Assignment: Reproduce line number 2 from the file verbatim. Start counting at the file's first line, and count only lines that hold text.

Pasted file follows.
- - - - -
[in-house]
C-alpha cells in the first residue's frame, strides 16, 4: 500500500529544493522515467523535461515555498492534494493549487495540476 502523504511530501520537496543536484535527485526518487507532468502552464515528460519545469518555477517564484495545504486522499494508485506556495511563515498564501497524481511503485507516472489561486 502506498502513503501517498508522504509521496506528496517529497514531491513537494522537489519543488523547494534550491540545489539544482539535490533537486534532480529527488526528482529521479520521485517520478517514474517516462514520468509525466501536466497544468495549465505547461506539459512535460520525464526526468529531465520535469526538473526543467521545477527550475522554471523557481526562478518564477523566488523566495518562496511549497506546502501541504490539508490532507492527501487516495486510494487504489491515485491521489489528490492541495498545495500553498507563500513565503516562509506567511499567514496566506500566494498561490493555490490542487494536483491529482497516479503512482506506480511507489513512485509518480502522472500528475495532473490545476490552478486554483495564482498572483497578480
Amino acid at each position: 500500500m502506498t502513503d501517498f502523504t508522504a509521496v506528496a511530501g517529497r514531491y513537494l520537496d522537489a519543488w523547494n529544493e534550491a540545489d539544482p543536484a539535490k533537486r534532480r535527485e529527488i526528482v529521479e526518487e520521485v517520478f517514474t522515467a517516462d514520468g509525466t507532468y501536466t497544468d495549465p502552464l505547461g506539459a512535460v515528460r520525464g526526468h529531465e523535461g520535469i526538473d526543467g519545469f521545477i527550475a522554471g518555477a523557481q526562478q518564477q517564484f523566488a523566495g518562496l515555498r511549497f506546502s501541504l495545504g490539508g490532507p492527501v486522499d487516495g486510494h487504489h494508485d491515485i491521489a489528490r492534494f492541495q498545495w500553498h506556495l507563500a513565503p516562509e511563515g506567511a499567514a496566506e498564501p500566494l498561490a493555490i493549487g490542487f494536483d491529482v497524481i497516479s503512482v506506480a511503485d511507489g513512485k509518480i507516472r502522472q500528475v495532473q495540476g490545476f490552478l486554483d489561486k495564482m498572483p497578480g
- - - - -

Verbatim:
C-alpha cells in the first residue's frame, strides 16, 4: 500500500529544493522515467523535461515555498492534494493549487495540476 502523504511530501520537496543536484535527485526518487507532468502552464515528460519545469518555477517564484495545504486522499494508485506556495511563515498564501497524481511503485507516472489561486 502506498502513503501517498508522504509521496506528496517529497514531491513537494522537489519543488523547494534550491540545489539544482539535490533537486534532480529527488526528482529521479520521485517520478517514474517516462514520468509525466501536466497544468495549465505547461506539459512535460520525464526526468529531465520535469526538473526543467521545477527550475522554471523557481526562478518564477523566488523566495518562496511549497506546502501541504490539508490532507492527501487516495486510494487504489491515485491521489489528490492541495498545495500553498507563500513565503516562509506567511499567514496566506500566494498561490493555490490542487494536483491529482497516479503512482506506480511507489513512485509518480502522472500528475495532473490545476490552478486554483495564482498572483497578480